The transcriptions of the interviews published here can be used by students, teachers and researchers alike for linguistic analyses of spoken discourse and as authentic material for language learning in the classroom. Various possibilities of using corpora in the classroom are, for example, sketched by Sinclair (2004), Mauranen (2004: 89–105), Bennett (2010), in the sections V “Using a corpus for language pedagogy and methodology” and VI “Designing corpus-based materials for the language classroom” of The Routledge Handbook of Corpus Linguistics (O’Keeffe/McCarthy (eds.) 2010), by Flowerdew (2012: 208–224) and Reppen (2012: 204–213). The benefits of using corpora in language learning contexts are summarized by Bennett (2010: 93), who states that “[a]ll language skills can be taught using corpora” and that “[u]sing corpora can provide a unique element of learning to your classroom”. She goes on:

(…) using corpora in the classroom can certainly facilitate language acquisition. More effective classroom materials engage learners in actual language use and in a variety of registers, which ultimately leads to increased motivation and more targeted learning. Used in conjunction with other materials (textbooks) and teaching approaches, corpora provide learners with the tools needed for language acquisition. (Bennett 2010: 93) ← 7 | 8 →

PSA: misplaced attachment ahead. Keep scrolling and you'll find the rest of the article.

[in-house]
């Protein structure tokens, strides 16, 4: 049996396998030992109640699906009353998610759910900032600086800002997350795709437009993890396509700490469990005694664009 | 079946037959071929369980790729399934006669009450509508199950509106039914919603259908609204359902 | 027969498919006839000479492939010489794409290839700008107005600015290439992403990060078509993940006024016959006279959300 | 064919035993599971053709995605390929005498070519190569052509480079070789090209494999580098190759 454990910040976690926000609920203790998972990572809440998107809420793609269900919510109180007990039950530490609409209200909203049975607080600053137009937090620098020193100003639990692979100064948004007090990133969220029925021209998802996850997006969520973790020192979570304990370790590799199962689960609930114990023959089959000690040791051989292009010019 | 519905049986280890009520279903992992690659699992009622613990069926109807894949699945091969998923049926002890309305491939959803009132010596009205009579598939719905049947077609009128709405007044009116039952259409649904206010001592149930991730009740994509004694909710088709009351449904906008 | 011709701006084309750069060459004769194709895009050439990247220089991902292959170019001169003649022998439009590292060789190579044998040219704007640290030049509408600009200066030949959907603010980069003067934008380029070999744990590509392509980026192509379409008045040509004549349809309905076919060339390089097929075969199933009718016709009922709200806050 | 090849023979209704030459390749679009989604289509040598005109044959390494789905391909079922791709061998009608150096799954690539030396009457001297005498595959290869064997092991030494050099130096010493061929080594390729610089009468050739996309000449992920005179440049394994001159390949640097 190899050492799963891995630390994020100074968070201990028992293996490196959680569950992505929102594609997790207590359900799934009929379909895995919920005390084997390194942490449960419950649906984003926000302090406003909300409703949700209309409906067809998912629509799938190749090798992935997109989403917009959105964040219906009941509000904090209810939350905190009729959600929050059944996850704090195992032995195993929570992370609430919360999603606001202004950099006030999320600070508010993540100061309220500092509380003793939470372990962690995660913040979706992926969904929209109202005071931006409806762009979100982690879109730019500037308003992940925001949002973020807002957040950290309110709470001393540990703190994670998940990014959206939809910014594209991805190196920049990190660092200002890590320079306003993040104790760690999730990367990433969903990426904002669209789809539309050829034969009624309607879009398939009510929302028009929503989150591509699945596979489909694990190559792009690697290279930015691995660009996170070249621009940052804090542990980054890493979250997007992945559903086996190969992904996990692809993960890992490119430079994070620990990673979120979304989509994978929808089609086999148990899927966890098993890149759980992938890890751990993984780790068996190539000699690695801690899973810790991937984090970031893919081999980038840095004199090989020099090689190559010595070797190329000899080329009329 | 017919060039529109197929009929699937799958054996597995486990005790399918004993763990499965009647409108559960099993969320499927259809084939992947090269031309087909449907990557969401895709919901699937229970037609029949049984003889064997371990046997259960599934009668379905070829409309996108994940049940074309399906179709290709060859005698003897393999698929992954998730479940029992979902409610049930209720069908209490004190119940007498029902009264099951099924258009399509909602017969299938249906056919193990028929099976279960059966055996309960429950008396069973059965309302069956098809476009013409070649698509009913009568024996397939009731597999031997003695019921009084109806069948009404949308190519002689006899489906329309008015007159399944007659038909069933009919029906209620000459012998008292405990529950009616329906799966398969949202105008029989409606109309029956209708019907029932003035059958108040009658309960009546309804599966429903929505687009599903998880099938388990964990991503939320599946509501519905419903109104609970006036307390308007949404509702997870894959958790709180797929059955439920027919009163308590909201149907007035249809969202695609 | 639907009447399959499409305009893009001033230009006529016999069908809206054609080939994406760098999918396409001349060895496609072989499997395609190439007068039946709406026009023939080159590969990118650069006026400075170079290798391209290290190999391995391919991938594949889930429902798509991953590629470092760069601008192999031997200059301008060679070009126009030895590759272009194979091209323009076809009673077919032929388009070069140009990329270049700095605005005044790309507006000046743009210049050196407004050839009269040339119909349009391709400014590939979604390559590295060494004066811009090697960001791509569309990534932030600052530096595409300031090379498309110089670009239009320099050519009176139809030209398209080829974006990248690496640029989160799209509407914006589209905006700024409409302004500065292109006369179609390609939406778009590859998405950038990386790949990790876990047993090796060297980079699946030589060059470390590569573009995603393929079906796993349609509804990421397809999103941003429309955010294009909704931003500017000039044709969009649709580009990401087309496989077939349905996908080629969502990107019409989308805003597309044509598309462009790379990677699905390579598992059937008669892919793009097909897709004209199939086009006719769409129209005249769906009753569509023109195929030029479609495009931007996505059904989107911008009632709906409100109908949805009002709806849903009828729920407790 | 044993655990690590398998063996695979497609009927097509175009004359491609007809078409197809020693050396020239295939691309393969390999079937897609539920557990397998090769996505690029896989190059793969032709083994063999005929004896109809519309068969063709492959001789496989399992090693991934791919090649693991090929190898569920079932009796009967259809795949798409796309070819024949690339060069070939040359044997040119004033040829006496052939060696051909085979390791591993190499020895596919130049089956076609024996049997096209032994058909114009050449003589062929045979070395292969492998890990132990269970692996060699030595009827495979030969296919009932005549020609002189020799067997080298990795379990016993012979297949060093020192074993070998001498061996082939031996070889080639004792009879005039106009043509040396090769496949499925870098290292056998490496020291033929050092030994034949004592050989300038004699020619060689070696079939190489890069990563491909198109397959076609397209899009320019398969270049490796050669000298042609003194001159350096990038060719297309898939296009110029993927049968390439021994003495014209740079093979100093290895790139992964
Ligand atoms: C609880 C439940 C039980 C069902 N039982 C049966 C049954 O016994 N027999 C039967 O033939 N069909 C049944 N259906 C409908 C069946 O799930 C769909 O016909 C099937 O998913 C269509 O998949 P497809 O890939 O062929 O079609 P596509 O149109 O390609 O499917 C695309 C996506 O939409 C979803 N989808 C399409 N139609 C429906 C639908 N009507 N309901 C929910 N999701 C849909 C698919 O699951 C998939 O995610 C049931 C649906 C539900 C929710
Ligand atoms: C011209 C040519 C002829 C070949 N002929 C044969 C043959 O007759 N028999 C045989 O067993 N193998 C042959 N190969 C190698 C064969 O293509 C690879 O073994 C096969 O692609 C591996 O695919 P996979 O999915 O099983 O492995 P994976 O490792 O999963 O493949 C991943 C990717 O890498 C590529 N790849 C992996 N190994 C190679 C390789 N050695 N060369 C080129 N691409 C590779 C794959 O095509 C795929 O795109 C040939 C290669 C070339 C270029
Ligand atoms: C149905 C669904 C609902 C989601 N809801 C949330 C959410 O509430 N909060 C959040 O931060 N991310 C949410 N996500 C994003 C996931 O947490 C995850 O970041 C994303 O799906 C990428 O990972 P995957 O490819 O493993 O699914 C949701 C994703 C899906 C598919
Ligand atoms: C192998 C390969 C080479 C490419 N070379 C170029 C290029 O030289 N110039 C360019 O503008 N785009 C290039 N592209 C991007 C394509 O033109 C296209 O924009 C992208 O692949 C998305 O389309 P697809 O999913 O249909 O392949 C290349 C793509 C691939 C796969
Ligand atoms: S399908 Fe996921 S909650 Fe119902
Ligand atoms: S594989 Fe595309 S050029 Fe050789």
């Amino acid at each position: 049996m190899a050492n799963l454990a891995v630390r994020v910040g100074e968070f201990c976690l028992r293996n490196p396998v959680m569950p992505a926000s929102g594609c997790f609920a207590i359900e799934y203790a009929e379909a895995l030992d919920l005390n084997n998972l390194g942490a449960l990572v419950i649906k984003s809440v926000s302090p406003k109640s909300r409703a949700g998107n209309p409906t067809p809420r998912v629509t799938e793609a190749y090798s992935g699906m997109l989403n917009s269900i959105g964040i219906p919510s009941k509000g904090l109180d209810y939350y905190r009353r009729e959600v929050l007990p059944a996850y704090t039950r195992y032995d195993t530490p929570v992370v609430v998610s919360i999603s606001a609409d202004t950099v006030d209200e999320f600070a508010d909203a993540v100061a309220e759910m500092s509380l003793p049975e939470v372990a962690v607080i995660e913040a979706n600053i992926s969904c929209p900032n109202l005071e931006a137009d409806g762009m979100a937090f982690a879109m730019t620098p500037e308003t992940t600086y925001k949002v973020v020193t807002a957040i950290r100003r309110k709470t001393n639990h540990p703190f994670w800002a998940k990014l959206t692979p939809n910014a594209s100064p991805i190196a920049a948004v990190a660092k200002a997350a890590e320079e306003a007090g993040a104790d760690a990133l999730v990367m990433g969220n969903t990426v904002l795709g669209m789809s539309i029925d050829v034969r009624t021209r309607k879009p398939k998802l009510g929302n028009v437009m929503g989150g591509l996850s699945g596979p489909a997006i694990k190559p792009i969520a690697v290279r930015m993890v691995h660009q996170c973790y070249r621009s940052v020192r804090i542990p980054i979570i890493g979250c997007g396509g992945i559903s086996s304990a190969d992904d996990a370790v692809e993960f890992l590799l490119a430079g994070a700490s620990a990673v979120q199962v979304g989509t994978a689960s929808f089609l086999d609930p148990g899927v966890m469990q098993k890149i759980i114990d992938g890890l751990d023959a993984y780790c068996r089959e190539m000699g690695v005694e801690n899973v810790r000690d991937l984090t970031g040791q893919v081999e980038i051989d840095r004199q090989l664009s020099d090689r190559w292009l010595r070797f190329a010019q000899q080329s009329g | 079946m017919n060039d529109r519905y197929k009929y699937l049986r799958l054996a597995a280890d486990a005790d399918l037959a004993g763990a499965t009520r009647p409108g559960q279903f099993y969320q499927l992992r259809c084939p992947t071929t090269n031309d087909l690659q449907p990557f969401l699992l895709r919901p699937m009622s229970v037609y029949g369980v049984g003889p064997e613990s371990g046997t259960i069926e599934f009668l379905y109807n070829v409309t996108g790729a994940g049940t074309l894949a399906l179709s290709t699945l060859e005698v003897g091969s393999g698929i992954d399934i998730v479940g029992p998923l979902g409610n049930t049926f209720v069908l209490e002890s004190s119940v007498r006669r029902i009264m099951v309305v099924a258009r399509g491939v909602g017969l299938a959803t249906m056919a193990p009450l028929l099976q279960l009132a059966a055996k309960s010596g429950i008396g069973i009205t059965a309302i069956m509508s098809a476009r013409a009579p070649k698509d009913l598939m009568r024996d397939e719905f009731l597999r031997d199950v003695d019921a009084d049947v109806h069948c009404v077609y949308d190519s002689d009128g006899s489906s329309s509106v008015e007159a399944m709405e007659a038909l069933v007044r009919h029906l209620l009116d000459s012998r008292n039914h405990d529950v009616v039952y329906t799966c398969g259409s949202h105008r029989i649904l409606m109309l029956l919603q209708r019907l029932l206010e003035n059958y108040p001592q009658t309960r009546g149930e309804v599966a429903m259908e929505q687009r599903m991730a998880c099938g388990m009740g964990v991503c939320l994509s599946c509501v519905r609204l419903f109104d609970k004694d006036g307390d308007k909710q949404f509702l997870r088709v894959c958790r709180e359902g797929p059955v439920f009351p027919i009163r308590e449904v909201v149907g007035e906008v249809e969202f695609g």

I started the recording and transcription of the job interviews while I was working on a project concerning the language use of women and men.1 The first eighteen interviews were used for an empirical study of the sexes’ language use in the context of the job interview. Its results are published in Wawra (2004). I became interested in the discourse genre ‘job interview’ because I believed this to be an area which would lead to major consequences for job applicants of either sex if their language use was preventing them from getting the job. While looking for research in the field, I was surprised to discover that there were almost no linguistic studies concerning job interviews. The few studies that had been done contained no authentic material at all or only a very small number of interviews.2 However, particularly when studying job interviews, it is essential that we analyze authentic data and not the simulated conversations of mock interviews. The linguistic behavior of the applicants is likely to differ when they know that nothing is at stake and that the interview is in no way significant for their future lives. There are several reasons why up until now so few authentic interviews have been studied by linguists: One being that the job interview constitutes a very sensitive communication situation in which interviewers and applicants usually do not like to be observed. Since there are no universal rules as to how to conduct a job interview, interviewers fear they might be criticized by the researcher for their way of carrying it out. In the worst case they could be blamed for discriminating against certain individuals. Interviewers also fear that the applicant could be irritated by the presence of an observer and not behave in the same way as they would do without. Ultimately, interviewers do not want to risk being sued by applicants who did not get the job in the end, a possible argument being that they were not able to present themselves and their qualifications adequately due to the presence of the observer. This alone is reason enough to object to requests of researchers asking to record job interviews. On ← 8 | 9 → part of the applicants, very much is at stake during a job interview, their future depends on it and they reveal much about themselves – personally and professionally. Therefore, it seems natural that some applicants might not be enthusiastic about another stranger being present in such a situation, someone who is not involved, learns much about them and causes them to be even more nervous than they already are.3